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|Cinema Signal: A movie that's way ahead of the audience instead of the other way around. No reservations: Green light!||MOBILE version ||
"The Two Faces of January"
From the screenwriting hand of Hossein Amini ("Drive") comes this debut directorial achievement which, on a scale of solid tension and jolting unpredictability, is the best noir thriller I've seen this year and ranks among the best I've ever seen.
Basically a three-character yarn, it's set in Greece and Istanbul circa 1962 when wealthy American tourists Chester and Collete MacFarland (hard-edged Viggo Mortensen, "A History of Violence," and alluring Kirsten Dunst, "Melancholia") catch the eye of American expat Rydal (Oscar Isaac), doing his thing as a tour guide leading his group around that symbol of Classical Greece, the Athenian Parthenon when the two men's eyes meet.
The sizing up would seem to be mutual -- but the conclusions vastly differ. Rydal explains his interest to new girlfriend Lauren (Daisy Bevan) (from the tourist pack -- whose interest in Rydal seems to be more than guidance) as the man's resemblance to his father who has just died.
In this land of destiny, the couples spot each other again that evening in a restaurant. Rydal strides across the room to pay a visit and to get the mystery of the eye contact out in the open. Some sort of bond is formulated but its precise nature couldn't be guessed in all the years since the Acropolis gave rise to its major structure (438 BC).
MacFarland writes it off as he, a tourist, needing the American's help, and hires Rydal to negotiate his travel affairs, which will involve Rydal's underground contacts for phony passports. Stepping into criminality, the relationship takes a new shape and circuitous path that may well lead to a lethal partnership and very deep regrets. One thing's certain: the man Rydal spotted earlier isn't the man whom he'd imagined. Mr. Macfarland is about to make decisions that will be a surprise to everyone!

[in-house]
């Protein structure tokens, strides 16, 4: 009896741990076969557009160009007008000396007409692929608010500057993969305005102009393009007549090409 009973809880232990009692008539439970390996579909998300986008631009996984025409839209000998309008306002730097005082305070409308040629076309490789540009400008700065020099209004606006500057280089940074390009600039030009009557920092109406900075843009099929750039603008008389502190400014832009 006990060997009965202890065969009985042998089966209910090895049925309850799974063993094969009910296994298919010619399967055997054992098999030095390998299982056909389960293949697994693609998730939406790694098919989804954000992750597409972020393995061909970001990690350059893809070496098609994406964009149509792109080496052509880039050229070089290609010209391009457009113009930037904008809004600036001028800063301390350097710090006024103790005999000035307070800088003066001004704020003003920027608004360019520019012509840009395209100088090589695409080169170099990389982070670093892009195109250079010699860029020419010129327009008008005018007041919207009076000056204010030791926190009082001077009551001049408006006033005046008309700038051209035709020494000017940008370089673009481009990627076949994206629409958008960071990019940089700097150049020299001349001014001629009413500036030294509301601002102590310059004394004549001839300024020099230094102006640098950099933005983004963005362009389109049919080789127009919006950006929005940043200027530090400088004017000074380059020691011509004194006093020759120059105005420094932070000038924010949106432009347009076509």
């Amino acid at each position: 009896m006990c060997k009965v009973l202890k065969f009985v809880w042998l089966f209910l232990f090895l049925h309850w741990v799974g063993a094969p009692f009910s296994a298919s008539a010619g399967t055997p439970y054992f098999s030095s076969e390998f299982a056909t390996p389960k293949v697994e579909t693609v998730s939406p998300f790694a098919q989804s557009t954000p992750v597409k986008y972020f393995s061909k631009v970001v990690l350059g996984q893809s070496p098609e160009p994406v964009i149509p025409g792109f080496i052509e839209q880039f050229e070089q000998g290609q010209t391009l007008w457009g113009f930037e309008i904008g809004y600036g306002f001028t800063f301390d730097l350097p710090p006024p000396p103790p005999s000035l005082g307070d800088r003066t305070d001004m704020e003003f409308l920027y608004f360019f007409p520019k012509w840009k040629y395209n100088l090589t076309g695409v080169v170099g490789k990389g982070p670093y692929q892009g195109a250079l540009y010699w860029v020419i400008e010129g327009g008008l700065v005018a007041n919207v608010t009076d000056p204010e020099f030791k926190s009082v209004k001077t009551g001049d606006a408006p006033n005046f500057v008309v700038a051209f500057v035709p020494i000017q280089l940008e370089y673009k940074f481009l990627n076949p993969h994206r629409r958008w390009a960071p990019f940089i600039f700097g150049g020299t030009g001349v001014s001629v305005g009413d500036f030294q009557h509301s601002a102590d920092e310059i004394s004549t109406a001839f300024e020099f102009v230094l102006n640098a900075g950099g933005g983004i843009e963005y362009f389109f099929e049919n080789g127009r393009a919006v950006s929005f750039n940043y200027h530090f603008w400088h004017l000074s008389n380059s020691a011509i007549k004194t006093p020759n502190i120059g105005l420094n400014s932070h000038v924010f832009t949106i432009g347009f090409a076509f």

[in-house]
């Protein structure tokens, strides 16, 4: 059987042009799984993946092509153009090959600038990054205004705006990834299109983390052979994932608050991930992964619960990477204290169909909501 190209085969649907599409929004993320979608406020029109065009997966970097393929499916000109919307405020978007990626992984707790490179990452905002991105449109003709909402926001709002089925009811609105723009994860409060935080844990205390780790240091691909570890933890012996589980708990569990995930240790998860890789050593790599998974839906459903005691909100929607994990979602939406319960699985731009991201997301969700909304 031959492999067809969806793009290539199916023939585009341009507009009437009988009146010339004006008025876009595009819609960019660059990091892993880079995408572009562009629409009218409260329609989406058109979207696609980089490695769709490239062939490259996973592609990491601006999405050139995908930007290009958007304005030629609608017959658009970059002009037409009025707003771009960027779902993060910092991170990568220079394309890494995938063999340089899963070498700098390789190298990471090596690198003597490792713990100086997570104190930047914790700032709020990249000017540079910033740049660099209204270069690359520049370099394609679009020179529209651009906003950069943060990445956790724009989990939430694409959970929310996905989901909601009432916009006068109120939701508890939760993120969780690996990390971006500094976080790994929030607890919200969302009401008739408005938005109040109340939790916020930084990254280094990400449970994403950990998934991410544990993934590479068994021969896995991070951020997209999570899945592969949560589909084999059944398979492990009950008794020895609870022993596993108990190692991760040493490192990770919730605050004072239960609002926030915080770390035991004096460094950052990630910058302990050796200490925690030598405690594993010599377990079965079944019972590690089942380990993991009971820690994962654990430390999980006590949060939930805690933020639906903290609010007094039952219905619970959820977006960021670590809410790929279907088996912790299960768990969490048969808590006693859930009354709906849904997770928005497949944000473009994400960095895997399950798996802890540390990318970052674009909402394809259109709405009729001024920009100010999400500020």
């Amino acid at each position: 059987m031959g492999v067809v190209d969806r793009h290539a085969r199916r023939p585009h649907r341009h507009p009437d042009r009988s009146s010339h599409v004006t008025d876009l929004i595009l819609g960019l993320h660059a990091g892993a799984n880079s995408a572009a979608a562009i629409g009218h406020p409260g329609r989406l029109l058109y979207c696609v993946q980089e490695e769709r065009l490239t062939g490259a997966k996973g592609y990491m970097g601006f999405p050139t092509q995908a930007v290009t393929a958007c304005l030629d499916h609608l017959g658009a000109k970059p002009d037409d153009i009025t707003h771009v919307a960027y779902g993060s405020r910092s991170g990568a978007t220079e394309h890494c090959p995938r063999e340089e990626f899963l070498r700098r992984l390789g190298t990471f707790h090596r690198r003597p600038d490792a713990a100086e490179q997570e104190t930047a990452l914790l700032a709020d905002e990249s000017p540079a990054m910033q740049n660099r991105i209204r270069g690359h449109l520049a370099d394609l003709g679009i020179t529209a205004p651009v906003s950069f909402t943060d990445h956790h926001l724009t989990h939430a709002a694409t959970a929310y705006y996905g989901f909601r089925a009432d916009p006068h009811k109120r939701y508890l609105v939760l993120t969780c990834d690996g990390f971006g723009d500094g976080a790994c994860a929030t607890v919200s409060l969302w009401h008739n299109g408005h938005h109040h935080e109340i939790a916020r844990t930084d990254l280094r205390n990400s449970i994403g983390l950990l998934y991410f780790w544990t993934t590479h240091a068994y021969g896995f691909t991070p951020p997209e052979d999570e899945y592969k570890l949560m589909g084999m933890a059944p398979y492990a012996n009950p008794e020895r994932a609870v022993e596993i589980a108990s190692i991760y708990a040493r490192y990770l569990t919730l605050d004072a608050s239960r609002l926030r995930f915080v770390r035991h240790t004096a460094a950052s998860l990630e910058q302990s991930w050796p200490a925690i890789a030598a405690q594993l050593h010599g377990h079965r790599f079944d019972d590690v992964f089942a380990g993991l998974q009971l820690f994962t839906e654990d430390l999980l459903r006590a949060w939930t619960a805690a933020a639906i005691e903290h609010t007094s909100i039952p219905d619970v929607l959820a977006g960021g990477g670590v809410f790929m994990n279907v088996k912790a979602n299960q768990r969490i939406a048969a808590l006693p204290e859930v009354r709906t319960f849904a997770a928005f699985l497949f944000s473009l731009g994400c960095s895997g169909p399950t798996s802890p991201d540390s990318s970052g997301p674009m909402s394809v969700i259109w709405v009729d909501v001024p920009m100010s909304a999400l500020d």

Having helped Chester pick out a gold bracelet for Collette, the discovery that it was left behind in his taxi brings him back to Macfarland's hotel to return the bauble. (We can discuss the source of this honesty vibe until after you've seen the pic). There, the multi-lingual tour guide finds his man doing something that will turn this alliance into something different, if not crazed and inexplicable.
Rydal will learn the truth and that will up the ante further. Suddenly, he's on the run with a man who won't let go of his two suitcases -- one full of money. Now, the conman cum tour guide is a part of a murder, a partner in crime, a patsy. And, things get worse from there.
Basing his screenplay on Patricia Highsmith's 1994 novel, Amini has produced a character mystery almost beyond belief for its shock turns that takes us on ever greater depths of betrayal, depravity and atrocity. The genius of its invention is the writers' strict adherence to credible human conduct and a stunning example of unrelieved intensity, not a minute to spare pacing, and suspense level that affects your breathing. "Never a dull moment" in a concise and galvanizing piece of work.
And I haven't even mentioned the attraction between Rydal and Colette.
The craftsmanship in acting, staging and atmosphere is nothing short of superb, the cast being the essential factor in the fullest realization of the magnificent screenplay. In the perfection of character interpretation. Mortensen not only has the visible aspect of a Dick Tracy style villain but he plays it with cool, uncrackable nerve, facial expression and consistently smart arrogance. Dunst is the gem of the piece, fragile, trusting, suspicious and, of course, emotional.
Isaac proves that what he had going in "Llewyn Davis" was no fluke. His is a mixture of charm and intelligence with the guile of a hustler yet with a moral core. It's easy to see a big future for his actor with big talent.
As this film seems to be undervalued by the media, I'll repeat for the benefit of fans of mystery, character drama, whodunits, magnificent acting and tight suspense: you will not want to miss this film! For all the elements stated above, this is that rare movie that's way ahead of the viewer instead of the other way around. There's nothing missing and, in my estimation, it's Oscar material.